Doctoral thesis helps better understand and predict carbon nanostructure and capacitance relationships in energy storage devices

Doctoral thesis by M.Käärik with some tools. Photo: University of Tartu

In a doctoral dissertation defended in the Institute of Chemistry of the University of Tartu, experimental and cheminformatics methods were used to study methods for producing nanoporous carbon materials and their capacitance characteristics. For the first time, the authors were able to predict an application-relevant property of heterostructural carbon by using experiment-derived structure descriptors.

Increasingly topical environmental issues force us to pay more attention to alternative energy storage devices and the green materials used in them. Such materials also include nanoporous carbon. In addition to its ability to store electrical energy, nanoporous carbon has a great potential to be used as molecular sieves for the purification and adsorption of gases and liquids, in the selective separation of ions, and as a catalyst support in low-temperature fuel-cells.

“All these applications require the optimal specific nanostructure for the carbon material, so it is crucial to be able to purposefully influence the formation and porosity of nanostructures in carbon synthesis,” said Maike Käärik, Research Fellow at the Institute of Chemistry of the University of Tartu, and author of the doctoral thesis.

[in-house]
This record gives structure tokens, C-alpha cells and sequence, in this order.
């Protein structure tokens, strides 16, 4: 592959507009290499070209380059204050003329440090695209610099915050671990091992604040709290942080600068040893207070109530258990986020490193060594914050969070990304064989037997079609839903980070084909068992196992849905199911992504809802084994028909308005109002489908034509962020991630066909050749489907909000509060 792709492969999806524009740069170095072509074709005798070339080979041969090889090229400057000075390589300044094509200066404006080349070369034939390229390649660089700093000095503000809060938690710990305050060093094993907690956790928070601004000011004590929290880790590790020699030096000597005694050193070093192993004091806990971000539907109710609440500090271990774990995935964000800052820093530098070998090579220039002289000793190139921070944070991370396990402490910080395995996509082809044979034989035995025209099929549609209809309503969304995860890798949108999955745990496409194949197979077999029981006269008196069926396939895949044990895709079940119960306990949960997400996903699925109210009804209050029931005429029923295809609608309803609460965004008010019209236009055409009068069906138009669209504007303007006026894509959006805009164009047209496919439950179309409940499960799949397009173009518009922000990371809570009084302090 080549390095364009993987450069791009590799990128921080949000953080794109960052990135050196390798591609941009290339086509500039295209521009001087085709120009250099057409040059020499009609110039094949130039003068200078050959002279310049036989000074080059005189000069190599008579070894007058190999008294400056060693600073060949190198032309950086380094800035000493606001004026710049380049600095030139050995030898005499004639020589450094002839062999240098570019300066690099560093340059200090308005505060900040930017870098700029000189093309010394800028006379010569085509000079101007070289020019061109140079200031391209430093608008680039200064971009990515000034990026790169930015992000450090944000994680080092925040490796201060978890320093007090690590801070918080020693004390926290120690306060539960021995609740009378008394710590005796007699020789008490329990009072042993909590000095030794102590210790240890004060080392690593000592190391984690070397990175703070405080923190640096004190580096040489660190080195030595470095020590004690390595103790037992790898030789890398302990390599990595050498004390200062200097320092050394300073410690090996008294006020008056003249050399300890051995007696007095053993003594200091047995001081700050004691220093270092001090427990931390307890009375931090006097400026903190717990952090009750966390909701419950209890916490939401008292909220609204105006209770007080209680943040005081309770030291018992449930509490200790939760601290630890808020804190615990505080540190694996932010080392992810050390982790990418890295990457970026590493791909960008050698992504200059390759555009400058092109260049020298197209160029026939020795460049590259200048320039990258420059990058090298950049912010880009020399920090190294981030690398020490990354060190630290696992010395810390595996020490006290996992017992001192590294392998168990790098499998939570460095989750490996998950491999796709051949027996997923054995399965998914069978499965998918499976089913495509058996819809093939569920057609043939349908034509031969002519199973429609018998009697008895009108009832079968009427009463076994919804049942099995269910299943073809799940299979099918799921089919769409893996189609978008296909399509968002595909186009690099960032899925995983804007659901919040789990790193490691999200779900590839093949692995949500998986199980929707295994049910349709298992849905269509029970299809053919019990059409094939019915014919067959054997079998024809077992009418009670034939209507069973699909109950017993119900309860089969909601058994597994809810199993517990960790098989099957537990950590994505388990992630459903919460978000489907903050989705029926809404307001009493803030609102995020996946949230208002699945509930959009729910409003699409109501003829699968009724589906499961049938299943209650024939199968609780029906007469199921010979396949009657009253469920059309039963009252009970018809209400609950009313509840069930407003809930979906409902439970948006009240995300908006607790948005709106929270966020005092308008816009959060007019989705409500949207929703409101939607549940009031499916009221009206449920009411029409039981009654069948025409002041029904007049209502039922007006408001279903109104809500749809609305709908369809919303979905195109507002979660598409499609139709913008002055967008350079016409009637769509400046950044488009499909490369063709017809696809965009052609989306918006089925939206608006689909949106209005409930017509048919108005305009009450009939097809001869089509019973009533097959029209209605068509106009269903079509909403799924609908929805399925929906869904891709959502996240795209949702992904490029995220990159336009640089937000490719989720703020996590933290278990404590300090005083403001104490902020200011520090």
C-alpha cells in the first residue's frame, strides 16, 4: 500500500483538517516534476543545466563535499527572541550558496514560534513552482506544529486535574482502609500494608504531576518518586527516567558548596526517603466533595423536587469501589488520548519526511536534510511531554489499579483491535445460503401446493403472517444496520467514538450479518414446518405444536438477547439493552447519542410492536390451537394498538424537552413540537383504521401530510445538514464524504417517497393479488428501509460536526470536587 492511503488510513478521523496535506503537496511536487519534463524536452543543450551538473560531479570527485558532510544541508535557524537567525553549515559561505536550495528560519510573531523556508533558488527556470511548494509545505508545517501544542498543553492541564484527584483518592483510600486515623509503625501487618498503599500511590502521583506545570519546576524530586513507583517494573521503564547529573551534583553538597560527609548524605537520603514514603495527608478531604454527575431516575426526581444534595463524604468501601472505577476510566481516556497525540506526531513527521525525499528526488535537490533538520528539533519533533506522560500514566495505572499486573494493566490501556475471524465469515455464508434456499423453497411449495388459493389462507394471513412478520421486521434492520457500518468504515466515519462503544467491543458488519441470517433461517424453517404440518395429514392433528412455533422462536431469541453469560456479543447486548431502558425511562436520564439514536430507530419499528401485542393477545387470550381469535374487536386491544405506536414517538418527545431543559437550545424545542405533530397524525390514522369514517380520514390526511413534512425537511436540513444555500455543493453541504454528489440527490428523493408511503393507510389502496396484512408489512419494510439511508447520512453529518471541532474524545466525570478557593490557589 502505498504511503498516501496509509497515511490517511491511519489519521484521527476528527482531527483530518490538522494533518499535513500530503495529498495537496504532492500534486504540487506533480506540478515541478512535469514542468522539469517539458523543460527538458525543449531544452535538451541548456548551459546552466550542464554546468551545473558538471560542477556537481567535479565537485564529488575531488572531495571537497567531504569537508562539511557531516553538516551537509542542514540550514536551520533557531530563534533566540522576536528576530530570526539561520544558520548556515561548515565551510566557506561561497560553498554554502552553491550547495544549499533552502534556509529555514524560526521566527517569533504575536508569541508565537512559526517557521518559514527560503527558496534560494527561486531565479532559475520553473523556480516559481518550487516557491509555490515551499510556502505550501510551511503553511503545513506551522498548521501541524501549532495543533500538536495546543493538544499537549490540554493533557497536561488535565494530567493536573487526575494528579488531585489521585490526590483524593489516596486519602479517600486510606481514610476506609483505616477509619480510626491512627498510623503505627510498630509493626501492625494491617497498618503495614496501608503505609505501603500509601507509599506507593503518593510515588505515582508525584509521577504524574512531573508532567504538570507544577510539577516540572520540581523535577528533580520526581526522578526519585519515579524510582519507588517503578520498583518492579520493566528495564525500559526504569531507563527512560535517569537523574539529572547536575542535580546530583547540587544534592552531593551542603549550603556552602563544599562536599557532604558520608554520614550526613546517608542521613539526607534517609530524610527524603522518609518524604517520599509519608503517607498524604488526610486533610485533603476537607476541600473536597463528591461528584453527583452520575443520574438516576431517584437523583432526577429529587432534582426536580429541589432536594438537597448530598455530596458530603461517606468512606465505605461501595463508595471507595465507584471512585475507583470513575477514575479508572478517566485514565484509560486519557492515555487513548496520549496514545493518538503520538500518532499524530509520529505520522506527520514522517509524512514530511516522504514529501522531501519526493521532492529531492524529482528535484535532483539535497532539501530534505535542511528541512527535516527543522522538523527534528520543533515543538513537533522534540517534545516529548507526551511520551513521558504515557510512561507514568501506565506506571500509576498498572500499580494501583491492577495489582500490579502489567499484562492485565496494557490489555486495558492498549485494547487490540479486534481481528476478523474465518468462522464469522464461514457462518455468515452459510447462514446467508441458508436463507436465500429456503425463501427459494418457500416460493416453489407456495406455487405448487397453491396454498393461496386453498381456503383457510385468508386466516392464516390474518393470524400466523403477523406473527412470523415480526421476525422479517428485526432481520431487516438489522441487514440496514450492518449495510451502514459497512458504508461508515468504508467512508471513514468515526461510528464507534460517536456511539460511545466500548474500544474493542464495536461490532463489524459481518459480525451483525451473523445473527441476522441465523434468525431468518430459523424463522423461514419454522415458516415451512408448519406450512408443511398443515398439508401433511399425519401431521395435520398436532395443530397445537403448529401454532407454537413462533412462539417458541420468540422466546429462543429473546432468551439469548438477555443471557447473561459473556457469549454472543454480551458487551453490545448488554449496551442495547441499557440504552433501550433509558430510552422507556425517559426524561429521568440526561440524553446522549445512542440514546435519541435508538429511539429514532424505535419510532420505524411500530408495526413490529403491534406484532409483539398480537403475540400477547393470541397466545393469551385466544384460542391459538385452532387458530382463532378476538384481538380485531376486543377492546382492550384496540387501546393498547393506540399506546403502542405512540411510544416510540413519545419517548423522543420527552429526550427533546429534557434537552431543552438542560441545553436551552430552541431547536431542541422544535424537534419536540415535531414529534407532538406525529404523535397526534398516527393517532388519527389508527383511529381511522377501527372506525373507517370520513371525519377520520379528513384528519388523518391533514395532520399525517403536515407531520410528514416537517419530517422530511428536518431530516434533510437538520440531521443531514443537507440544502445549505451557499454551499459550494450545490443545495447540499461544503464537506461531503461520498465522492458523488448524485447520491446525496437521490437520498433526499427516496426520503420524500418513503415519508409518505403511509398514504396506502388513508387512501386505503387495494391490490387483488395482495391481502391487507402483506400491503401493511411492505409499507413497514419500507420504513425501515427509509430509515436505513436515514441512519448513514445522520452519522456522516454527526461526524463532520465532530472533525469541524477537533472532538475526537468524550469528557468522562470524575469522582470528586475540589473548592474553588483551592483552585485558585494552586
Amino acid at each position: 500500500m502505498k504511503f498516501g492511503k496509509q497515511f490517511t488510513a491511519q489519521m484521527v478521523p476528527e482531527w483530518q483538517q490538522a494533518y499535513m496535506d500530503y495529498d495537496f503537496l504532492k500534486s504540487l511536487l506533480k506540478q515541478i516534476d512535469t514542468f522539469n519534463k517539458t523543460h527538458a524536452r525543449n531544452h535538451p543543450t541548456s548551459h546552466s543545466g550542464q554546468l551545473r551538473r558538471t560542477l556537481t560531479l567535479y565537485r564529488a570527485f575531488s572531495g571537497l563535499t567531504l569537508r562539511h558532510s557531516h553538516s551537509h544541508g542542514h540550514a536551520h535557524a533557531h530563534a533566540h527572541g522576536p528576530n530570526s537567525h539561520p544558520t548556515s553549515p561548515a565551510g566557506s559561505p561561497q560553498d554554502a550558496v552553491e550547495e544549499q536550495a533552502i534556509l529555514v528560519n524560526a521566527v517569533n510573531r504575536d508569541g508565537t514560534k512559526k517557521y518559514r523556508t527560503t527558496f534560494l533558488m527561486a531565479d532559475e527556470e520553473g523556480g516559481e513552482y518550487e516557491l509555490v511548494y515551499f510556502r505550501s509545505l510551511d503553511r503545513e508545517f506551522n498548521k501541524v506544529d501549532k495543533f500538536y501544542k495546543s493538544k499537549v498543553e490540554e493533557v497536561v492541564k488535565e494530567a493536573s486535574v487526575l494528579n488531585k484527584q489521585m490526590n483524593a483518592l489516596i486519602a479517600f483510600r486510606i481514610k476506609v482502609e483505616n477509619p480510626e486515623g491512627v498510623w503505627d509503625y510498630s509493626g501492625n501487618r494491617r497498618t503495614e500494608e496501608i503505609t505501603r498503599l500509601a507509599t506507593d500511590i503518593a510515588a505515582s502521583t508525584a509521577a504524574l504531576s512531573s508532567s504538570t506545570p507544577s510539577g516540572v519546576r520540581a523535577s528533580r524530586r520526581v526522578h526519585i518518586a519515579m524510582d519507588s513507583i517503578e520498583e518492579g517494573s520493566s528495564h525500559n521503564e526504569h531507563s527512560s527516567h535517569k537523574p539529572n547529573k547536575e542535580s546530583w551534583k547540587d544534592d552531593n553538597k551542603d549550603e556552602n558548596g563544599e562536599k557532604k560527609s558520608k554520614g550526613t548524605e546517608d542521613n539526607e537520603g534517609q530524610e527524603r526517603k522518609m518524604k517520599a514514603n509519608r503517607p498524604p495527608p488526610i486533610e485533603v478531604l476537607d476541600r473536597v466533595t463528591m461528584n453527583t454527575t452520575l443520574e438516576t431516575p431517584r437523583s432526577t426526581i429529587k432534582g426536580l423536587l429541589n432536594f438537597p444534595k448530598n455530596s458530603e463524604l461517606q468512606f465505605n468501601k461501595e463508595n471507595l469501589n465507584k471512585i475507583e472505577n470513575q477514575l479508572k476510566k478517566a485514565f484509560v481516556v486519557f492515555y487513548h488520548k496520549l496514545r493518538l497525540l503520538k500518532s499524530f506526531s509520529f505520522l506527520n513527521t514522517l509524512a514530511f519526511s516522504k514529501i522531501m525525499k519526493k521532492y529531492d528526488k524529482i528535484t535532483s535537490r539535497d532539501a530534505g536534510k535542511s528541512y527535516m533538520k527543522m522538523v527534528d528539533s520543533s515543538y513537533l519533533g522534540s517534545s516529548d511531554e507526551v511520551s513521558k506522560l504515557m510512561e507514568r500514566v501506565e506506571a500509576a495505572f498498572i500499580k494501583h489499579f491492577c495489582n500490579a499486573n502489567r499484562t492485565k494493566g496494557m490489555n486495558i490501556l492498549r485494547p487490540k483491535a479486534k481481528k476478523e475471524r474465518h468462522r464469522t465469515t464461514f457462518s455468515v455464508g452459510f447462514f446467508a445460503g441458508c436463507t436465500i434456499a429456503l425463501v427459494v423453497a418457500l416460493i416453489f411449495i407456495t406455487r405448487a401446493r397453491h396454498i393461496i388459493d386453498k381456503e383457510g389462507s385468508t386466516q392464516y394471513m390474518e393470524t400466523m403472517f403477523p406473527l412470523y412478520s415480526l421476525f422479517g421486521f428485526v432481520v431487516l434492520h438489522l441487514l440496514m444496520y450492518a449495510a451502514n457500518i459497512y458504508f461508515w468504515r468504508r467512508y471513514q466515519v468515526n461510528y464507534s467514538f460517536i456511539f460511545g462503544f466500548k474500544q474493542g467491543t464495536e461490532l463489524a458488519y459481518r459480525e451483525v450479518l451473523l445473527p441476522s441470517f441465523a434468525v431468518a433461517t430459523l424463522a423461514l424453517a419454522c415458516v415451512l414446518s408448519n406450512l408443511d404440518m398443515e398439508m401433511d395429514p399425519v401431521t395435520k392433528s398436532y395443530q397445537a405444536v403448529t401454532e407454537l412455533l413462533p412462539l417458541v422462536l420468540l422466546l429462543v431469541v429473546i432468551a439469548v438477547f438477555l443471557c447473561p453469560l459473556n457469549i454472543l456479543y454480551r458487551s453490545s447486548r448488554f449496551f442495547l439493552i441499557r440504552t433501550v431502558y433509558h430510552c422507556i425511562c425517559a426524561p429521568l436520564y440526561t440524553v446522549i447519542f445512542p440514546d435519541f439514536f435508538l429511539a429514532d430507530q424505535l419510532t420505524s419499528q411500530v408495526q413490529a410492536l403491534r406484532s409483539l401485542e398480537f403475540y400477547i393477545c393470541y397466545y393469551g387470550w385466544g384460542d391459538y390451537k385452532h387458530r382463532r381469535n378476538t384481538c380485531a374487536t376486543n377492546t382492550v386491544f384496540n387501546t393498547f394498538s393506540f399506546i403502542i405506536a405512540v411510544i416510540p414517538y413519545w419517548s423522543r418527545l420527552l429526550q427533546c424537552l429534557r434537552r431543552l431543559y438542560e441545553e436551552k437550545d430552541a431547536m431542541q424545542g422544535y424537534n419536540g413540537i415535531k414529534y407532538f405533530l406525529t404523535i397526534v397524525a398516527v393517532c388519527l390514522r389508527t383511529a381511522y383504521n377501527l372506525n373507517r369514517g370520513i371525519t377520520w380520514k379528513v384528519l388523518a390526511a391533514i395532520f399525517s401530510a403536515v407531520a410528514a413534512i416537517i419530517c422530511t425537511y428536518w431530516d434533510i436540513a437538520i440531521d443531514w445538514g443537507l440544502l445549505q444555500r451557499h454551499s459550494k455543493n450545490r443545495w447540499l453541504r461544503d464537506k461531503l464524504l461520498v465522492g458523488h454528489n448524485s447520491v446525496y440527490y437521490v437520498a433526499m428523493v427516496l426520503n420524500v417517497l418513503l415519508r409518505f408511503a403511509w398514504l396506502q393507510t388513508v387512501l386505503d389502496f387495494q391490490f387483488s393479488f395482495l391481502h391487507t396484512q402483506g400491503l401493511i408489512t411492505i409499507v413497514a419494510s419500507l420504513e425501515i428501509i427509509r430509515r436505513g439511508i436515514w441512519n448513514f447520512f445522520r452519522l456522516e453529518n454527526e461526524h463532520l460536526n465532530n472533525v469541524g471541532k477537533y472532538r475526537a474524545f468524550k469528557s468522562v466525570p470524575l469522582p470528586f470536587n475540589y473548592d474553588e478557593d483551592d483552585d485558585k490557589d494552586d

The prevailing topic in the dissertation is finding relationships between the electrical double-layer capacitance of carbide-derived carbon (CDC) and the experiment-derived structure descriptors, using the quantitative nano-structure-property relationship (QnSPR) approach. More than 200 different micro- and macrostructured carbon materials were synthesised, and all data were pooled into a unique database of nanoporous carbons. The doctoral thesis thoroughly analyses the relationships between the synthesis conditions and the porous structure of carbon, and gives a comprehensive overview of effect of pore size distribution, measured by gas adsorption analysis, on the electrical double-layer capacitance of carbon.

“The results of this research help to gain a broader understanding of the role of ultra-small pores in achieving high capacitance in energy storage devices,” explained the supervisor Jaan Leis, Senior Research Fellow at the Institute of Chemistry of the University of Tartu.

As a result of the research, it was possible for the first time to construct multiparametric regression models for describing and predicting the electrical capacitance of porous carbon, using experiment-derived structure descriptors. “The importance of this work consists primarily in the fact that a mathematical model was found, which enables predicting the properties of carbon materials with difficult-to-describe structures,” Maike Käärik said.

“Attempts to describe and predict the quantitative structure-property relationships of nanomaterials have been made over the last decades. The problem has been the lack of datasets of nanomaterials suitable for modelling, and the calculating or measuring of appropriate parameters describing the molecular structure. Maike Käärik in her dissertation has overcome both obstacles and achieved an excellent modelling result,” added Uko Maran, co-supervisor of the thesis, Senior Research Fellow at the Institute of Chemistry of the University of Tartu.

Further information: Maike Käärik, Research Fellow in Molecular Technology, Institute of Chemistry, University of Tartu, +372 737 5279, maike.kaarik [ät]